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Format: Paperback
Before reading this book, I was proficient with Java, JavaScript, Python, and a few other languages -- all primarily object-oriented and ALGOL-derived. Lisp and Functional Programming (FP) seemed alien and bizarre. But after hearing that people were getting real work done using FP with Scala and Clojure, and hearing Rich Hickey, the creator of Clojure, speak at Strange Loop, I was inspired to get over my apprehension and learn functional programming and Clojure.

I decided it would be unwise to try to learn FP and Clojure at the same time, so I first wrote a program using FP in languages with which I was already familiar: CoffeeScript and Scala. It didn't take long for me to build an appreciation for the paradigm.

Once I felt that I had a decent understanding of FP, I asked on Twitter whether anyone could recommend a book, and got a very enthusiastic recommendation for this one from Sean Corfield. It was available under O'Reilly's pre-release program, so I was able to buy and read pre-release PDFs of the book.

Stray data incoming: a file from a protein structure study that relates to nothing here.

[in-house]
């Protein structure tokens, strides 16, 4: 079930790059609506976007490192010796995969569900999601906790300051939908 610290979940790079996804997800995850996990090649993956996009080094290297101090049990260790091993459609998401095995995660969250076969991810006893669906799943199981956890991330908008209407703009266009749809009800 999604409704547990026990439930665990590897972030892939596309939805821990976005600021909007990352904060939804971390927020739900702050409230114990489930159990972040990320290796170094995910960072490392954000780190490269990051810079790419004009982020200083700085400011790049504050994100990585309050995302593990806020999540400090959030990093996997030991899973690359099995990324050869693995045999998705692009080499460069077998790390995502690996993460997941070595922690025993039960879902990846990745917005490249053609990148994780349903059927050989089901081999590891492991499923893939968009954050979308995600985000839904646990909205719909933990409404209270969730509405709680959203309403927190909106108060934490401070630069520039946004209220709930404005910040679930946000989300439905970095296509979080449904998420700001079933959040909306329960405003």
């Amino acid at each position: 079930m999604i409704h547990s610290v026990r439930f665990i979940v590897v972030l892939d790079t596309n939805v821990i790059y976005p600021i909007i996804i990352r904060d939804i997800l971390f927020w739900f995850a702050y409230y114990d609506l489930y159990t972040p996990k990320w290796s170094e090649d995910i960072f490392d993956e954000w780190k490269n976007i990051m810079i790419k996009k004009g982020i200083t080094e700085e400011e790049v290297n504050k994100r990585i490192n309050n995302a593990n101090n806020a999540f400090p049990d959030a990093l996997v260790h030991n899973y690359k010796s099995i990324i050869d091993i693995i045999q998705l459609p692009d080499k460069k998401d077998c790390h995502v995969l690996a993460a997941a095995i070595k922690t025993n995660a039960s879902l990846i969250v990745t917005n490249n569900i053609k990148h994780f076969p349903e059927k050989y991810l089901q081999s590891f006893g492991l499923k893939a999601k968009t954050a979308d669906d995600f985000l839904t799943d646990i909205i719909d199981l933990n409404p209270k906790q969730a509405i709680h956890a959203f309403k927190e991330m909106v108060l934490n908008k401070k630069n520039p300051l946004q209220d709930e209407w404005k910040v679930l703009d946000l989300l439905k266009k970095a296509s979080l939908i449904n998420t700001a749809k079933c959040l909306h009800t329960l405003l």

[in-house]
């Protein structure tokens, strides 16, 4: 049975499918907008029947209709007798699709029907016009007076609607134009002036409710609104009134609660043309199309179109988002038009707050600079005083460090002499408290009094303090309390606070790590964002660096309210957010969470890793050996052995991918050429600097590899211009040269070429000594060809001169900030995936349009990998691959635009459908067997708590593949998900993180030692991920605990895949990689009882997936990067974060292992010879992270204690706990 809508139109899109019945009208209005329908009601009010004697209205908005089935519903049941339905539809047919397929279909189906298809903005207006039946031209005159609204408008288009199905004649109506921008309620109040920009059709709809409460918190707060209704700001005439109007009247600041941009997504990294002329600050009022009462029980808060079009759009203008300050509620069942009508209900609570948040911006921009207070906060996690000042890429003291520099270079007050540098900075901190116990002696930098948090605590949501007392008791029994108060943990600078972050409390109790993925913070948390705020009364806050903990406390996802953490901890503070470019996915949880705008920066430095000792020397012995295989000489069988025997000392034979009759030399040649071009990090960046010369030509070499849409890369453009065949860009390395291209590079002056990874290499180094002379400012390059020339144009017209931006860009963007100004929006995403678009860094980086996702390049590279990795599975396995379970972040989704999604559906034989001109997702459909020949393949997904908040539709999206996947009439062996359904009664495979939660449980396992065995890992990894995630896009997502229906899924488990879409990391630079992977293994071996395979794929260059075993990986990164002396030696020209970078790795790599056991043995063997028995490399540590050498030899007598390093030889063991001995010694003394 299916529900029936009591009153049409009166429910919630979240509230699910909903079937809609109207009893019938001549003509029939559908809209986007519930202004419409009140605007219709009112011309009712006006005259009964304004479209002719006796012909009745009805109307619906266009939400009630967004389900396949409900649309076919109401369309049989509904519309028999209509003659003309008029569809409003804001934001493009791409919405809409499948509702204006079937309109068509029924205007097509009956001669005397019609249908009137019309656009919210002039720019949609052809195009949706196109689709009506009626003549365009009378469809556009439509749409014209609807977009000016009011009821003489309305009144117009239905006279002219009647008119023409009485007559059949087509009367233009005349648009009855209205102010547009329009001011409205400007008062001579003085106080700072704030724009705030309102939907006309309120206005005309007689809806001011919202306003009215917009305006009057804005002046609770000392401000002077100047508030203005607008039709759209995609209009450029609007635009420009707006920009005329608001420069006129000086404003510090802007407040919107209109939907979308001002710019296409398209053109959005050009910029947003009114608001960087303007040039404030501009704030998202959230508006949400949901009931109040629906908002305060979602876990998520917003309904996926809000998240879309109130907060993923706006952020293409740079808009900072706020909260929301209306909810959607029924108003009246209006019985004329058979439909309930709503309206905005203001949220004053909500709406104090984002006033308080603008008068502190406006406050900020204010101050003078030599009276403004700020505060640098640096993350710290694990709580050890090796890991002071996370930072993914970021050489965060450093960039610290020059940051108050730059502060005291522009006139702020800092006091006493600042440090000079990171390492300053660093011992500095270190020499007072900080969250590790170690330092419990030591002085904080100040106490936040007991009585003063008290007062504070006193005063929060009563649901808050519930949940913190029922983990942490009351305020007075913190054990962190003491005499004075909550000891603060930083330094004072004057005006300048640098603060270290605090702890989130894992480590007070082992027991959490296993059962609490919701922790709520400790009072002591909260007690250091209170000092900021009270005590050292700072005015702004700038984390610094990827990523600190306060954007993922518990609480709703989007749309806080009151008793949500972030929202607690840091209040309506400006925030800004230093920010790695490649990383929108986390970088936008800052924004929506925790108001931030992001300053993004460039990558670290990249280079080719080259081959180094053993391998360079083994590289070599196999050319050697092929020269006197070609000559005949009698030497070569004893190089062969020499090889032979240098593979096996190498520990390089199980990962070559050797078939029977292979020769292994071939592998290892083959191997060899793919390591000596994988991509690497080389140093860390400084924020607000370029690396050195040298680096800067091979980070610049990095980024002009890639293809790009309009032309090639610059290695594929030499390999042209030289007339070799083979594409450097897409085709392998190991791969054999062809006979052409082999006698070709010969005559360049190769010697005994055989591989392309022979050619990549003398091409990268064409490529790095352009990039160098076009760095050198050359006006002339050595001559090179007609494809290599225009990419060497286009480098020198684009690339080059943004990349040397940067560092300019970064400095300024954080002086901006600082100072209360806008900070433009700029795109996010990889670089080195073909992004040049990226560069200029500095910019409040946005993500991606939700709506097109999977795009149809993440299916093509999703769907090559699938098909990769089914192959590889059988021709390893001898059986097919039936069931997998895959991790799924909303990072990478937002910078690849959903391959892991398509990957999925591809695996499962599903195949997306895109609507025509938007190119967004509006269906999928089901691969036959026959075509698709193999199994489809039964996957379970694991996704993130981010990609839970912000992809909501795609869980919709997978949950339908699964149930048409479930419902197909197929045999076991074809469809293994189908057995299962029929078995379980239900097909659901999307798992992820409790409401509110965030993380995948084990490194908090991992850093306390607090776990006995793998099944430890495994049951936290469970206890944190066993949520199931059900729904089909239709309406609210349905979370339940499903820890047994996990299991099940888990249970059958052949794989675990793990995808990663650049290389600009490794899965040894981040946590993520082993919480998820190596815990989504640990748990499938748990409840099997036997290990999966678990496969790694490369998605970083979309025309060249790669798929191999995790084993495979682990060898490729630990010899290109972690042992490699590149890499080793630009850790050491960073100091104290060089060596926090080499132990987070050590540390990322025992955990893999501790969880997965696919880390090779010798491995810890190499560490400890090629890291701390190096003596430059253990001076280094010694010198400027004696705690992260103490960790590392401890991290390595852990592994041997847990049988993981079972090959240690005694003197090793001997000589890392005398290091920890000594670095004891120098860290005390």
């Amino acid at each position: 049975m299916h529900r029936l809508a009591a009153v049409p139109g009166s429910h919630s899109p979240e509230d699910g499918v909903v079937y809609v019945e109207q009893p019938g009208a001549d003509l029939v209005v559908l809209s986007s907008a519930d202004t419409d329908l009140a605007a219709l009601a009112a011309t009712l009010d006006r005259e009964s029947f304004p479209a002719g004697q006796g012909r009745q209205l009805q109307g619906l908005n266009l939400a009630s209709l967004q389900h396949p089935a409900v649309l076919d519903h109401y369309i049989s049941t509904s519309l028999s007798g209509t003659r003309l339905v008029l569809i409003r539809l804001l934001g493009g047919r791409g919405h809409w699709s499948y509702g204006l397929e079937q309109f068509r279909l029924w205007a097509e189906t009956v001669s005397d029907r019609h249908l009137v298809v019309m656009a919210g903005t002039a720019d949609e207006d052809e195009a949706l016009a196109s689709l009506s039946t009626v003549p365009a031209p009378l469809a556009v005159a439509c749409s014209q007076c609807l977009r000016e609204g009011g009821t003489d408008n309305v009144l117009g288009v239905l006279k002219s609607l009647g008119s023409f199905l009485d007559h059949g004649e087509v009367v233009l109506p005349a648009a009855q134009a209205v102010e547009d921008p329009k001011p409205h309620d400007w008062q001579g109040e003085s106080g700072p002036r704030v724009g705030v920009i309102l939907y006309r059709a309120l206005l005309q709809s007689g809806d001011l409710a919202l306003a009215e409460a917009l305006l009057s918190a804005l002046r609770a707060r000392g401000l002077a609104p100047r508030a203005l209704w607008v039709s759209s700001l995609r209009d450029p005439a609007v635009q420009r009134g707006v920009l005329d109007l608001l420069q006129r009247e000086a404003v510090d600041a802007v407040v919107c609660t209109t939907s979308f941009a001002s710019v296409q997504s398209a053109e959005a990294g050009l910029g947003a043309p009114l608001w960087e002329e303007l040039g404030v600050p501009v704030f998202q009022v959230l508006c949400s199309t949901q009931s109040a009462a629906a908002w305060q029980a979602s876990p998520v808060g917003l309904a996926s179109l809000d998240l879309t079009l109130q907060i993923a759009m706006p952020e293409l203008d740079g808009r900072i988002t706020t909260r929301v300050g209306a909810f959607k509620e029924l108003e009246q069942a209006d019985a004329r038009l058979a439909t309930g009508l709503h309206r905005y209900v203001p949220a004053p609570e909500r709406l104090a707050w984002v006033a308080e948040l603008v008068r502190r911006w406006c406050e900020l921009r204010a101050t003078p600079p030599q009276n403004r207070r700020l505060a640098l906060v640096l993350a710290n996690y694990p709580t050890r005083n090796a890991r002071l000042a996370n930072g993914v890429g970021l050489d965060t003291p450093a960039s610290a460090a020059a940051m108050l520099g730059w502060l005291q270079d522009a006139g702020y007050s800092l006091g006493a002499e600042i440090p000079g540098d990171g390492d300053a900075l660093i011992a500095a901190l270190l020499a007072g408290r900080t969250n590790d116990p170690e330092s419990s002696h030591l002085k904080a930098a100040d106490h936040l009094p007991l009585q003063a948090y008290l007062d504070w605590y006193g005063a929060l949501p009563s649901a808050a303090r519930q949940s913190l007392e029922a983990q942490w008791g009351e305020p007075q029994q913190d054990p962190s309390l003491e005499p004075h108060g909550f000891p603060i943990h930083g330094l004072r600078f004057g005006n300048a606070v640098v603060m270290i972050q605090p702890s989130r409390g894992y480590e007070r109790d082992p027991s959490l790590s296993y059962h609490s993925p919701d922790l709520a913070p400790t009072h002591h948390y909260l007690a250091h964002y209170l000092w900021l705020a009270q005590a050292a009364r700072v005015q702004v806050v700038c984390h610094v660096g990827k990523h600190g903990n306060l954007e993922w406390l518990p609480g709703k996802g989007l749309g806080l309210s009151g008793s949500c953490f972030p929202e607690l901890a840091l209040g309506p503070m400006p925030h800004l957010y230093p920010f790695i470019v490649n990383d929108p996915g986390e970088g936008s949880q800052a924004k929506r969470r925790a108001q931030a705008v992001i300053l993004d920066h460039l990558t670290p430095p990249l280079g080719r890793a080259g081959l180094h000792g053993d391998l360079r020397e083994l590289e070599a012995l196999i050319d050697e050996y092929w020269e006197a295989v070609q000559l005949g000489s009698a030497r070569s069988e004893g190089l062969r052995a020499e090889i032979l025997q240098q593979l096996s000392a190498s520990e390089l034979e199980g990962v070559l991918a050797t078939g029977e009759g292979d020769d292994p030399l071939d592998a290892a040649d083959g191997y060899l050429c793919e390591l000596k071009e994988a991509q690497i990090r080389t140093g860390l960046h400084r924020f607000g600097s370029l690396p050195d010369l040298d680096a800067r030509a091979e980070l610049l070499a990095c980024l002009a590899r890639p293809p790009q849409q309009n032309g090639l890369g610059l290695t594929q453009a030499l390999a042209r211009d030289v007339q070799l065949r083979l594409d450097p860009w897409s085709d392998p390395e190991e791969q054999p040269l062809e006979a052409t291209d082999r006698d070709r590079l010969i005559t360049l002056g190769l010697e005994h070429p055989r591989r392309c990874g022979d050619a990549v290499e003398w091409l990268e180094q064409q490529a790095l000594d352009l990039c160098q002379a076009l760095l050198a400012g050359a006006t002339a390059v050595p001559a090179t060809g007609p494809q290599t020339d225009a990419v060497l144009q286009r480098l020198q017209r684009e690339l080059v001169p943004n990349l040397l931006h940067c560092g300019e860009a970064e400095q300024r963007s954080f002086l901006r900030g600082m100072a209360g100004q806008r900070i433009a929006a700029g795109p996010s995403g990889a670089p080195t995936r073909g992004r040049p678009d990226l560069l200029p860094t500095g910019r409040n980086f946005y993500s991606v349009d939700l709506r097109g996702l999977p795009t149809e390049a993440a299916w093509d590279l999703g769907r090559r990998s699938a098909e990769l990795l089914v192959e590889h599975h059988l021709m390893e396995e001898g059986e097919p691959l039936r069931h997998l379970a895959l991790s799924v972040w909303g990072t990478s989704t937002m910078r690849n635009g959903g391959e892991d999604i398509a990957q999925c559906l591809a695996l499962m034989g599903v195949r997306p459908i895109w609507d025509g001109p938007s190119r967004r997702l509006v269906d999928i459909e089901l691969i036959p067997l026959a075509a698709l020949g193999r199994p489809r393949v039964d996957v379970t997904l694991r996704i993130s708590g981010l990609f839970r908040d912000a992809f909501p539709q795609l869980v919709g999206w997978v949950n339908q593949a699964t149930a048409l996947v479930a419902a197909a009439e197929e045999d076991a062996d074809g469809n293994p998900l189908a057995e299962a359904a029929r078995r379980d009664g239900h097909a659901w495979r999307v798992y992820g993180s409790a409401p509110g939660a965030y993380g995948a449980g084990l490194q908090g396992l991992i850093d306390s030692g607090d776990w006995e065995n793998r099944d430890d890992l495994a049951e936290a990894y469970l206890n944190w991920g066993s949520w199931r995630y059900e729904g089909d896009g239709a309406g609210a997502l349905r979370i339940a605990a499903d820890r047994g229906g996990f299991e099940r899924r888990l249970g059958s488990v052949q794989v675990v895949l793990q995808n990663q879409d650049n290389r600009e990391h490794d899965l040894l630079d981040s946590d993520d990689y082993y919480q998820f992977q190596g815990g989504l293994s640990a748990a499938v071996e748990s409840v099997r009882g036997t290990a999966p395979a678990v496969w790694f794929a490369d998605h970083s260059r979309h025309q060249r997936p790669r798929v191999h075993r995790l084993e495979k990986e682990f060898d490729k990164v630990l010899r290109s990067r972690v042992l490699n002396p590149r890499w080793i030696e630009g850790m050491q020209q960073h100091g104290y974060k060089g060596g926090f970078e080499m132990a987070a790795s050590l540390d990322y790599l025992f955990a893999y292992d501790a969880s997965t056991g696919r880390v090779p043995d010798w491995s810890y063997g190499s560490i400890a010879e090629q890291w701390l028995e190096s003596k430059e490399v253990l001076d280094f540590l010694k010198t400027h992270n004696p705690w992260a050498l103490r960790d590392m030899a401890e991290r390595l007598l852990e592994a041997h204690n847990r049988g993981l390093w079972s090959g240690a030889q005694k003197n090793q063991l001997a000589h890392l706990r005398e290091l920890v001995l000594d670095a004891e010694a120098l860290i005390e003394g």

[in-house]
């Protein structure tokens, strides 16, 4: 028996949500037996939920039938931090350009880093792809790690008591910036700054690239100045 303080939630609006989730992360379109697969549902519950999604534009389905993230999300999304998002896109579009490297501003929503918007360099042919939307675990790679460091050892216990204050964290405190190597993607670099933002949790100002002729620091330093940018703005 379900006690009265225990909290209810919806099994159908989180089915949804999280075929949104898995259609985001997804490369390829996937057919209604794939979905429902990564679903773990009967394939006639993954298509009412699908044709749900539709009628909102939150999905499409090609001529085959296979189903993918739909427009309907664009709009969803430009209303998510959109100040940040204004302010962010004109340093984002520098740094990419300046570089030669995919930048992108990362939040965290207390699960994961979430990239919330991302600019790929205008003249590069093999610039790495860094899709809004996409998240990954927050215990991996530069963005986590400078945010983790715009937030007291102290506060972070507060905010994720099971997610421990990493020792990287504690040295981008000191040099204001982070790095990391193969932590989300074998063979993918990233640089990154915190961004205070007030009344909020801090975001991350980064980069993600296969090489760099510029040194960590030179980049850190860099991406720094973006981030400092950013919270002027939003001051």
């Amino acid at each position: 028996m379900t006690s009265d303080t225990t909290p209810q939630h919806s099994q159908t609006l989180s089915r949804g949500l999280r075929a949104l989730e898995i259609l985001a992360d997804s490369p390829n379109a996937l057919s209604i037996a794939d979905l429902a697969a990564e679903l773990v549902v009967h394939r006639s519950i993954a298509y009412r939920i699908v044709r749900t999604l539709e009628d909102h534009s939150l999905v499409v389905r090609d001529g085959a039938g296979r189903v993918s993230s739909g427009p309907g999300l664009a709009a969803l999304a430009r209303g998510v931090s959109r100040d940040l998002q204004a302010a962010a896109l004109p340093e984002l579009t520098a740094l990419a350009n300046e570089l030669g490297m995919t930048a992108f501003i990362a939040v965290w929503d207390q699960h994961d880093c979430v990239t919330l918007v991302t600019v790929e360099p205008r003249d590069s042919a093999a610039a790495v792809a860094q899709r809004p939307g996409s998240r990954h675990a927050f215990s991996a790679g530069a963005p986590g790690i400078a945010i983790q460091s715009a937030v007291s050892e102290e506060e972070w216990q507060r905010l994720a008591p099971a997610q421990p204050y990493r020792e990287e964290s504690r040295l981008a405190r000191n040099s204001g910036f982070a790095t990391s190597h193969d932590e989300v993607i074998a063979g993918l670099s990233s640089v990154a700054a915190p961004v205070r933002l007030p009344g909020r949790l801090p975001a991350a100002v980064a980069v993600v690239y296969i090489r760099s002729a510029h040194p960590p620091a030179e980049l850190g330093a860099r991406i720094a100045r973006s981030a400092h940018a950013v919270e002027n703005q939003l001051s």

The bottom line is that this book gave me a solid understanding of Clojure and enabled me to learn the language and gradually start using it. The concepts are presented in a thoughtful sequence wherein each one builds on the next, and it's made clear how each element of the language relates to the others.

The writing, examples, and organization are all excellent. And the book gets extra points for going beyond just explaining the language and how to use it, by being extra-comprehensive and covering how to really use the full Clojure ecosystem to build really useful software.
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Format: Paperback